U.S. Military Must Respond to Climate Change’s Security Threats, Argues Air University ProfessorApril 1, 2008 By ECSP Staff
“Africa is especially vulnerable to climate change, with many African states already suffering varying degrees of famine and food scarcity. Climatic changes could push these states toward failure and collapse,” writes John T. Ackerman in “Climate Change, National Security, and the Quadrennial Defense Review: Avoiding the Perfect Storm,” published in the Spring 2008 Strategic Studies Quarterly. Ackerman argues that climate change could cause a large-scale breakdown of natural ecosystems, which could destabilize or collapse weak, impoverished states. Terrorist organizations operate most effectively in weak or failed states, so it is clear that climate change poses serious traditional security threats, in addition to nontraditional ones.Ackerman asserts that climate change could cause four varieties of security challenges: traditional, irregular, disruptive, and catastrophic.
- Traditional challenges—which the U.S. military is currently best-equipped to address—include droughts, floods, and heat waves, which are set to increase in frequency and severity.
- Irregular challenges are nonlinear, and their timing or severity is therefore often unexpected. Examples include ocean acidification; mass migration due to environmental causes; and the unintended negative side-effects of geo-engineering schemes to mitigate climate change (such as installing 50,000 reflective mirrors above the atmosphere to deflect incoming sunlight).
- Disruptive challenges threaten or eliminate the United States’ and other developed countries’ advantages. Examples include famine, changes in water quality or quantity, and pandemic disease.
- Catastrophic challenges include melting ice caps, mass extinctions, and state failure. The archetypal catastrophic challenge among the U.S. traditional security community is terrorists’ use of weapons of mass destruction (WMD) against the United States. Ackerman believes a one-to-eight meter rise in sea level (resulting from the partial or complete melting of the polar ice caps) or a temperature rise exceeding 1.5 – 2.5 degrees Celsius (which could cause widespread plant and animal extinctions) could produce comparable harm to the United States as a WMD attack.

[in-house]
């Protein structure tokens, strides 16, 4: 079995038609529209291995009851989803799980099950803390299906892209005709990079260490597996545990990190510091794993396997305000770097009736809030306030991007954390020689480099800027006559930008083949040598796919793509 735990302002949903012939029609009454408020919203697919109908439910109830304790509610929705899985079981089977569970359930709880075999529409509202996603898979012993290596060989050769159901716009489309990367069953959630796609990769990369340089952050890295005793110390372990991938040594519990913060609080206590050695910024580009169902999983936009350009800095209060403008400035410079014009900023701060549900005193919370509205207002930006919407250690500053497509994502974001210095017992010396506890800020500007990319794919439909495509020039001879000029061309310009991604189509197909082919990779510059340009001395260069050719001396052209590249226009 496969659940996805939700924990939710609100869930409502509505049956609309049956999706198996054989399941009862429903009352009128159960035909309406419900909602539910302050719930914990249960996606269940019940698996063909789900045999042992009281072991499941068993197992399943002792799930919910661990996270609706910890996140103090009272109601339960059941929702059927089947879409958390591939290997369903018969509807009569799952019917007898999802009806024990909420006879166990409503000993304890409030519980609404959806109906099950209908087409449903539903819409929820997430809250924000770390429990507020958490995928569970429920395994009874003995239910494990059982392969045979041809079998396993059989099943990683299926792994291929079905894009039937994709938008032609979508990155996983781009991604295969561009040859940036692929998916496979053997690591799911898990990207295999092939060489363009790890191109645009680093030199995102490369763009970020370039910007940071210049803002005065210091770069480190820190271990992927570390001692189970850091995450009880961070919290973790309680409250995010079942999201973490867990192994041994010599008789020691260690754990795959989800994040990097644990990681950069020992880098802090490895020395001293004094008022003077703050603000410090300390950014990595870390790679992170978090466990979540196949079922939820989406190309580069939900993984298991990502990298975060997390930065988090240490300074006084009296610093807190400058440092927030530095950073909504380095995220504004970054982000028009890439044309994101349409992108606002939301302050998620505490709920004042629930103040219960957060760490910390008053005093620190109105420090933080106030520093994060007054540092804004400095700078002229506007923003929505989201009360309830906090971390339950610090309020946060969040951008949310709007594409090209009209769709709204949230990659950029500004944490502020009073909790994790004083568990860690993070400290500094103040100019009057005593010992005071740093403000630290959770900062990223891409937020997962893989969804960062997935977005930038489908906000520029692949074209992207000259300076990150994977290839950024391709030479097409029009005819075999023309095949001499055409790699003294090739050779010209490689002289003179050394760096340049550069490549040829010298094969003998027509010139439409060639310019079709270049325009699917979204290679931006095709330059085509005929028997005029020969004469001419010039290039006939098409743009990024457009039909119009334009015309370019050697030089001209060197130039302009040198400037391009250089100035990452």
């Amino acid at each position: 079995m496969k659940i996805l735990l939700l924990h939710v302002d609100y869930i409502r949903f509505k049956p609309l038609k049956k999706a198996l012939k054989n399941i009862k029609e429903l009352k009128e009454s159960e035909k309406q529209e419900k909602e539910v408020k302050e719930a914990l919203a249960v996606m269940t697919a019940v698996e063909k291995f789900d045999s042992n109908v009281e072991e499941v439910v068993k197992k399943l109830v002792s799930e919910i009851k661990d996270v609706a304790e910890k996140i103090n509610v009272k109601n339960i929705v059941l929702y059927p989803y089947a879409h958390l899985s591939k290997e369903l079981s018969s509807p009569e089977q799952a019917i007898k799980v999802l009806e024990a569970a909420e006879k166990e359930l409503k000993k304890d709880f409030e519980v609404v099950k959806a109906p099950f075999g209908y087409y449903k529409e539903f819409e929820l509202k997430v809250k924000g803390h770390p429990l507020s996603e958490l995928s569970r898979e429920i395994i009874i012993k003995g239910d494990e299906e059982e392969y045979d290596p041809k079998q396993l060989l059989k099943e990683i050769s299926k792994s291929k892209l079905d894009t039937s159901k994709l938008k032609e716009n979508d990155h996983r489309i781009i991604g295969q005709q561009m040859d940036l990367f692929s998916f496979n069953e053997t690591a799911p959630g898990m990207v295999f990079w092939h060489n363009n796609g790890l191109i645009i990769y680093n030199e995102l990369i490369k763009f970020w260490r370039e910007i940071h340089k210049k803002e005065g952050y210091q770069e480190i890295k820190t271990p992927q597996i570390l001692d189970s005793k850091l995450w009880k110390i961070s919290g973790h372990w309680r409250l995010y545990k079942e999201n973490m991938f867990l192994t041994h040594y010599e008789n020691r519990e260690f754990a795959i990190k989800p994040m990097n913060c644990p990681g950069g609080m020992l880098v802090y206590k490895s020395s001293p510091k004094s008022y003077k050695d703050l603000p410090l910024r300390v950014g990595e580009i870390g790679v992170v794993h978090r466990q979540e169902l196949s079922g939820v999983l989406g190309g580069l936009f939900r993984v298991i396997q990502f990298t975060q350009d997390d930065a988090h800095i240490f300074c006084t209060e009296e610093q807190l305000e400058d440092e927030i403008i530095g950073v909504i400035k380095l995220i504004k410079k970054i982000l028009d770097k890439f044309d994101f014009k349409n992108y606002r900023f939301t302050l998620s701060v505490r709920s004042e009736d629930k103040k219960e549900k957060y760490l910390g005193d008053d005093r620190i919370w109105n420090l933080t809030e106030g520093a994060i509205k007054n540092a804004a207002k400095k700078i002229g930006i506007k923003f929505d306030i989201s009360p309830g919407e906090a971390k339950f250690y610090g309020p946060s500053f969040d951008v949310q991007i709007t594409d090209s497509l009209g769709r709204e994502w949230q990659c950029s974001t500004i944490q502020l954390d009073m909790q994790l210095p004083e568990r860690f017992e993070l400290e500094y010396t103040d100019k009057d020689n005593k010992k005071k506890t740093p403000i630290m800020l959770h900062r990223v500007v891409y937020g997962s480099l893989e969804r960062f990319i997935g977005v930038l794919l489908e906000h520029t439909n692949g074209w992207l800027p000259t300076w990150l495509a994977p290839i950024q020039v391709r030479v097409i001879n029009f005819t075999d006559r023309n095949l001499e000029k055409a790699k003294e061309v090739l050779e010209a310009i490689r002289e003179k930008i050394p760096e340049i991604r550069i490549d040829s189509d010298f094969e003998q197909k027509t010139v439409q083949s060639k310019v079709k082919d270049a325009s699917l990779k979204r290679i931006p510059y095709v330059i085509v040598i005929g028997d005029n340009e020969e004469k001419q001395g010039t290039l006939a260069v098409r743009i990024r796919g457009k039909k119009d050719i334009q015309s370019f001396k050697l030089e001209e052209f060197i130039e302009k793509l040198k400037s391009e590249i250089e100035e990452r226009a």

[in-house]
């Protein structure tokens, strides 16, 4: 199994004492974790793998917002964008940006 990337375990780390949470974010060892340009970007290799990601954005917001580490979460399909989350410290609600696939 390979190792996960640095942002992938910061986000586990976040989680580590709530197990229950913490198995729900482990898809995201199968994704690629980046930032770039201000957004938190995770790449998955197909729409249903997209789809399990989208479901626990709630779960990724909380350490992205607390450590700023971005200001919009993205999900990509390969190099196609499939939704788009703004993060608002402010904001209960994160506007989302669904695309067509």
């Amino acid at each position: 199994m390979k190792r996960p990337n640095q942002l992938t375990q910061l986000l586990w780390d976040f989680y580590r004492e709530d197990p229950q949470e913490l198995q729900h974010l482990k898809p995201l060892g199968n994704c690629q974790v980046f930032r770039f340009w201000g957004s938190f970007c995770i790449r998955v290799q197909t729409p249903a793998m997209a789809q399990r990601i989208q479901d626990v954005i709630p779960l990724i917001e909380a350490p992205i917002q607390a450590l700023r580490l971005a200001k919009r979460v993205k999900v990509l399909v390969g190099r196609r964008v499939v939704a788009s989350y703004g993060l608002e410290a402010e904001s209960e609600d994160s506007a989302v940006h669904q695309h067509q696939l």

Taking a reasoned and critical eye to current U.S. military thinking, Ackerman urges the Department of Defense (DoD) to “embrace a broader conception of security that incorporates environmental and climate concerns, focuses on the long-term, and emphasizes sustainability.” He calls this broader conception “sustainable security.” More generally, he argues that “all activities using US instruments of power [must] be unified to create sustainable security by peacefully spreading democracy, encouraging economic cooperation, and leveraging the cooperative functions of international organizations.”
The DoD receives the largest share of the U.S. government’s budget and is the single largest U.S. consumer of energy—although less than 10 percent of the energy it uses is derived from renewable sources. With these realities in mind, Ackerman calls for the DoD to aggressively embrace environmentally sustainable technologies and practices. The DoD possesses enough purchasing power that its new commitment to long-term sustainability could jumpstart the production of environmentally responsible products in both global and domestic markets. “The DoD’s existing approach to the natural environment is shallow and unremarkable,” says Ackerman, mincing no words.
Ackerman also calls on the DoD to be attentive to issues of political and social equity. Many countries that could desperately use U.S. military assistance with infrastructure and basic services projects distrust the U.S. military’s motives. “In sum,” he concludes, “democracy, prosperity, and security cannot counter the long-term threat of climate change without environmental sustainability and social justice.”